I can still remember how shocked I was when, in 2016, Donald Trump won Michigan. To hear the media tell it, there wasn’t a battleground state that would vote for him — not even Florida — and Michigan had been a Democratic stronghold for decades, having voted for the Democrat in every presidential election since 1992. The state was considered a lock for Hillary Clinton, and many political pundits predicted that her victory in Michigan was a foregone conclusion. However, Trump’s message resonated with enough Michigan voters that he narrowly edged out Hillary by a few thousand votes, a mere 0.23% of the vote.
While Trump’s victory in Michigan was a surprise, it was also a wake-up call for the Republican Party. It demonstrated that the party could compete in traditionally Democratic states and that there was an opportunity to build a lasting presence in Michigan. Unfortunately, the local GOP has squandered this opportunity.
Just look at what’s happened there electorally. In the 2020 U.S. presidential election, Michigan was once again a key battleground state that received a significant amount of attention from both the Trump and Biden campaigns. However, despite Trump’s efforts, Joe Biden ultimately won the state by a margin of about 154,000 votes or 2.8 percentage points. You can’t dismiss that margin of victory by claiming there were election shenanigans, either. Was there fraud in that state? I’d bet big money on it, but not enough that would flip a 154,000-vote margin.
Trump did everything right; he visited Michigan multiple times and held huge rallies in various parts of the state. He focused heavily on Michigan’s manufacturing and automotive industries and criticized Gov. Gretchen Whitmer’s handling of the COVID-19 pandemic, which had been a contentious issue in the state. It sure felt like he would expand upon his slim victory in 2016. Yet Biden maintained a steady lead in the polls in the state throughout much of the campaign. In the end, Biden’s margin of victory in Michigan was larger than his margin of victory in other key swing states, such as Wisconsin and Pennsylvania.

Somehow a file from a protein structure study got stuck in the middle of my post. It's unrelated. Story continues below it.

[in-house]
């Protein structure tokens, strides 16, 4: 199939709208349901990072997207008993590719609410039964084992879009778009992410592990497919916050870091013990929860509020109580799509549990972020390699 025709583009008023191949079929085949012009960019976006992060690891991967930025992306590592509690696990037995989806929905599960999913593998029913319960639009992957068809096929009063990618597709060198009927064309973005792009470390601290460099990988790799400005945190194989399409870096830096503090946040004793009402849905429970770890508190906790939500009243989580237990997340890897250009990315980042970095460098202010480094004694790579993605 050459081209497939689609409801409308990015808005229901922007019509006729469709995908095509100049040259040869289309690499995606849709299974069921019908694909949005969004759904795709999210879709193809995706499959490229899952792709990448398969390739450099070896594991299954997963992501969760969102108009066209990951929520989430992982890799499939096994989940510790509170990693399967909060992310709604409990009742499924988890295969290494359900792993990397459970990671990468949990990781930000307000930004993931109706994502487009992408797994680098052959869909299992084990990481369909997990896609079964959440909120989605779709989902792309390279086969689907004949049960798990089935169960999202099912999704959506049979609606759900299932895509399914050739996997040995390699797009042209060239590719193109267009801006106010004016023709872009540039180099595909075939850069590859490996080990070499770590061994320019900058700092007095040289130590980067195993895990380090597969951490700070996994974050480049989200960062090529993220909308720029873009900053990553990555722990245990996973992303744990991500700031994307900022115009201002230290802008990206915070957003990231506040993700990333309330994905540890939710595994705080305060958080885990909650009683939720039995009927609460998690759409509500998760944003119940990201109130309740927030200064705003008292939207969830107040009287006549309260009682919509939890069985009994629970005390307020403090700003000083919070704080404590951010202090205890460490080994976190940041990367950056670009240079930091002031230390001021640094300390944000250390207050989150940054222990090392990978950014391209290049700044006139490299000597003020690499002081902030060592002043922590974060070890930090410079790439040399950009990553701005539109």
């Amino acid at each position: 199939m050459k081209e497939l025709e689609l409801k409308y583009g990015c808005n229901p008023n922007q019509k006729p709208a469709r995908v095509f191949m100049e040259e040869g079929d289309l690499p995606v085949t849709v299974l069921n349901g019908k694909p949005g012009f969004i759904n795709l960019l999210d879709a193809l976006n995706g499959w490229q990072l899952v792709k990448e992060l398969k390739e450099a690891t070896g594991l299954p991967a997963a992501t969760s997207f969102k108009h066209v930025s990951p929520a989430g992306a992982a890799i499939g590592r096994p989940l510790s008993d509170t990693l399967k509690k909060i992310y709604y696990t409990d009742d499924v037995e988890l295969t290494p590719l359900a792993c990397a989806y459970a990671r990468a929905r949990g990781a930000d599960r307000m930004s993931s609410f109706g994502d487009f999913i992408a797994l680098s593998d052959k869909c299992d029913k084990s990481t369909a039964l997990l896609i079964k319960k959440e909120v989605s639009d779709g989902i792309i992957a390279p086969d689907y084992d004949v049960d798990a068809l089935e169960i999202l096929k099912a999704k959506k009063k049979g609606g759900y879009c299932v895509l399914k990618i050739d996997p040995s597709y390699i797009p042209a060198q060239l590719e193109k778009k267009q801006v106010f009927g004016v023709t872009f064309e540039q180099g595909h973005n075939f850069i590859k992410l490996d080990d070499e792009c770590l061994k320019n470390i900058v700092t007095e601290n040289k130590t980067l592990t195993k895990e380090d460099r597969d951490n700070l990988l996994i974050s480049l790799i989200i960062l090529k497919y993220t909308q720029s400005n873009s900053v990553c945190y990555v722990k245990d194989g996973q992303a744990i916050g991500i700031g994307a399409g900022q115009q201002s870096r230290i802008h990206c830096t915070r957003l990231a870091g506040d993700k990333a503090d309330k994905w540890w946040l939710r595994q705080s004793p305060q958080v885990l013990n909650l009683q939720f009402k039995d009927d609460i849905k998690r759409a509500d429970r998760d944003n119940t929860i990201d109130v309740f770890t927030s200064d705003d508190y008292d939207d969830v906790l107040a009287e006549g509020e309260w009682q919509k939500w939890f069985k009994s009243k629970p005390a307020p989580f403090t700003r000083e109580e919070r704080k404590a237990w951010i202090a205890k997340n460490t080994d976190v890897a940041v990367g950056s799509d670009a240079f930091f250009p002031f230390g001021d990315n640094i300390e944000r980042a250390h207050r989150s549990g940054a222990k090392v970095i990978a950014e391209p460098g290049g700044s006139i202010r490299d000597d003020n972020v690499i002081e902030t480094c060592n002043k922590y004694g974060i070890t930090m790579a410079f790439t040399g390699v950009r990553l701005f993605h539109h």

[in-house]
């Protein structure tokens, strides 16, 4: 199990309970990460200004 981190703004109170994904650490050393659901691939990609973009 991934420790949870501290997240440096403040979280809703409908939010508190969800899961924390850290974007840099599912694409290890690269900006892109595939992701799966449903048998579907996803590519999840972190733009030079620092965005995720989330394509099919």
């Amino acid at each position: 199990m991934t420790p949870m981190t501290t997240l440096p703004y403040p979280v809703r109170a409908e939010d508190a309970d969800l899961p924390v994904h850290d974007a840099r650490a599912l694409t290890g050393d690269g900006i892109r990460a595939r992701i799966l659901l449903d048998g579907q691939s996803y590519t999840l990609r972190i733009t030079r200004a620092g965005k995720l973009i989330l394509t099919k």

The signs that Trump’s 2016 was an anomaly are everywhere.
In 2018, Gretchen Whitmer was first elected governor by a margin of just under 10 points. In 2022, she was reelected by a slightly larger margin, despite her poor handling of the COVID pandemic, including a nursing home scandal that mirrored Gov. Andrew Cuomo’s in New York. In that same election, Michigan voters gave Democrats control of both the state house and the Senate for the first time in nearly four decades. And that, of course, was a year that was supposed to be a good one for Republicans.
And the problem isn’t Trump. Trump won in 2016, but, it sadly appears that the Michigan Republican Party failed to take advantage of the opportunity to build the party after 2016 and is struggling with infighting and dysfunction. There’s a lot of concern about the new state party Chairwoman Kristina Karamo, who ran for Michigan secretary of state in 2022 and lost but refused to concede. She somehow managed to win the race for party chair, even defeating the Trump-backed candidate, yet there’s little reason to feel optimistic.
“The crazies have taken over the asylum,” Michigan Republican strategist Dennis Lennox, told The Hill earlier this month.
It’s sad to see what’s happening in Michigan. Not only does it look like the GOP has squandered a chance to make the state a true battleground state for presidential elections, but the retirement of Sen. Debbie Stabenow (D-Mich.) would normally seem like a ripe opportunity to flip a seat. Well, 2024 may be a good year for the GOP, but confidence is not high that the GOP can win Michigan’s 16 electoral votes or turn the open Senate red in 2024.